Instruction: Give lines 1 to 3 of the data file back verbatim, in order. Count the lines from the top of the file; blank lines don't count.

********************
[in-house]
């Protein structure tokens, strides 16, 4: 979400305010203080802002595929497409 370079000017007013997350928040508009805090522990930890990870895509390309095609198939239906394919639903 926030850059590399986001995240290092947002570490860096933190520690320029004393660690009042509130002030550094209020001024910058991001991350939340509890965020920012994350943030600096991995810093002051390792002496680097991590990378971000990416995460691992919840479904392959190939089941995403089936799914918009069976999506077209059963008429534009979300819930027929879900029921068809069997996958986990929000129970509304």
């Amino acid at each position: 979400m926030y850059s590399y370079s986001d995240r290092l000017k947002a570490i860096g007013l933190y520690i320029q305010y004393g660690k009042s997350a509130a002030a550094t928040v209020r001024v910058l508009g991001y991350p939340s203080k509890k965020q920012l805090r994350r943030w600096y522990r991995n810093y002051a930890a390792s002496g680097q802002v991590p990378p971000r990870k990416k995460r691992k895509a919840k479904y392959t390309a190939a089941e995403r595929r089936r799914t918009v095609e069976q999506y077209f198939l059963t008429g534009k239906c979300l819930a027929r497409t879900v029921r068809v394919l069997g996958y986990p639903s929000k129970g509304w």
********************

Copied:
[in-house]
């Protein structure tokens, strides 16, 4: 979400305010203080802002595929497409 370079000017007013997350928040508009805090522990930890990870895509390309095609198939239906394919639903 926030850059590399986001995240290092947002570490860096933190520690320029004393660690009042509130002030550094209020001024910058991001991350939340509890965020920012994350943030600096991995810093002051390792002496680097991590990378971000990416995460691992919840479904392959190939089941995403089936799914918009069976999506077209059963008429534009979300819930027929879900029921068809069997996958986990929000129970509304």
């Amino acid at each position: 979400m926030y850059s590399y370079s986001d995240r290092l000017k947002a570490i860096g007013l933190y520690i320029q305010y004393g660690k009042s997350a509130a002030a550094t928040v209020r001024v910058l508009g991001y991350p939340s203080k509890k965020q920012l805090r994350r943030w600096y522990r991995n810093y002051a930890a390792s002496g680097q802002v991590p990378p971000r990870k990416k995460r691992k895509a919840k479904y392959t390309a190939a089941e995403r595929r089936r799914t918009v095609e069976q999506y077209f198939l059963t008429g534009k239906c979300l819930a027929r497409t879900v029921r068809v394919l069997g996958y986990p639903s929000k129970g509304w």